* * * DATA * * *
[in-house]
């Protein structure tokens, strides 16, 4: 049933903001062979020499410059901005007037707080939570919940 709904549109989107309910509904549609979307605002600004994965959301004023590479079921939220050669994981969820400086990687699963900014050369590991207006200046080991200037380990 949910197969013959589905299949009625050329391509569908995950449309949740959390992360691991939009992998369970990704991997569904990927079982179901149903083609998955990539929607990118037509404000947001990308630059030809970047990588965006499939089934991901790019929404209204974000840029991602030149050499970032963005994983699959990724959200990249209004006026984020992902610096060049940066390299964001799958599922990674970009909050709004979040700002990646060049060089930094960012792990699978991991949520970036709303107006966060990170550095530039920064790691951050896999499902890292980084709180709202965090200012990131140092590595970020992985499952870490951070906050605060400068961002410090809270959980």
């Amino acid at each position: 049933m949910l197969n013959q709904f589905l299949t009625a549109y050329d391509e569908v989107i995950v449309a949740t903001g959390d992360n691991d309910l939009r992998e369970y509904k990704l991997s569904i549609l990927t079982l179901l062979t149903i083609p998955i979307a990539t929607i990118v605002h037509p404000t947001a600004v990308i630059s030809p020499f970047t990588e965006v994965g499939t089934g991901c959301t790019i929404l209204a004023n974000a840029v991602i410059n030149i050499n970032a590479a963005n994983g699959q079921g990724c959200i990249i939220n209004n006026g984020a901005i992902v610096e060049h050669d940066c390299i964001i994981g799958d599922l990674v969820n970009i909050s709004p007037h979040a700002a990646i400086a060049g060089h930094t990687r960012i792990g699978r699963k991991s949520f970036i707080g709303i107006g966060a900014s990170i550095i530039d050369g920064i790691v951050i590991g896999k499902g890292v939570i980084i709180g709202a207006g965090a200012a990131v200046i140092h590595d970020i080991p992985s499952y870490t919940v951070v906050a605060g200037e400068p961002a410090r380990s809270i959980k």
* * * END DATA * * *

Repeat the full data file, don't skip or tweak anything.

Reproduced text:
[in-house]
């Protein structure tokens, strides 16, 4: 049933903001062979020499410059901005007037707080939570919940 709904549109989107309910509904549609979307605002600004994965959301004023590479079921939220050669994981969820400086990687699963900014050369590991207006200046080991200037380990 949910197969013959589905299949009625050329391509569908995950449309949740959390992360691991939009992998369970990704991997569904990927079982179901149903083609998955990539929607990118037509404000947001990308630059030809970047990588965006499939089934991901790019929404209204974000840029991602030149050499970032963005994983699959990724959200990249209004006026984020992902610096060049940066390299964001799958599922990674970009909050709004979040700002990646060049060089930094960012792990699978991991949520970036709303107006966060990170550095530039920064790691951050896999499902890292980084709180709202965090200012990131140092590595970020992985499952870490951070906050605060400068961002410090809270959980």
């Amino acid at each position: 049933m949910l197969n013959q709904f589905l299949t009625a549109y050329d391509e569908v989107i995950v449309a949740t903001g959390d992360n691991d309910l939009r992998e369970y509904k990704l991997s569904i549609l990927t079982l179901l062979t149903i083609p998955i979307a990539t929607i990118v605002h037509p404000t947001a600004v990308i630059s030809p020499f970047t990588e965006v994965g499939t089934g991901c959301t790019i929404l209204a004023n974000a840029v991602i410059n030149i050499n970032a590479a963005n994983g699959q079921g990724c959200i990249i939220n209004n006026g984020a901005i992902v610096e060049h050669d940066c390299i964001i994981g799958d599922l990674v969820n970009i909050s709004p007037h979040a700002a990646i400086a060049g060089h930094t990687r960012i792990g699978r699963k991991s949520f970036i707080g709303i107006g966060a900014s990170i550095i530039d050369g920064i790691v951050i590991g896999k499902g890292v939570i980084i709180g709202a207006g965090a200012a990131v200046i140092h590595d970020i080991p992985s499952y870490t919940v951070v906050a605060g200037e400068p961002a410090r380990s809270i959980k």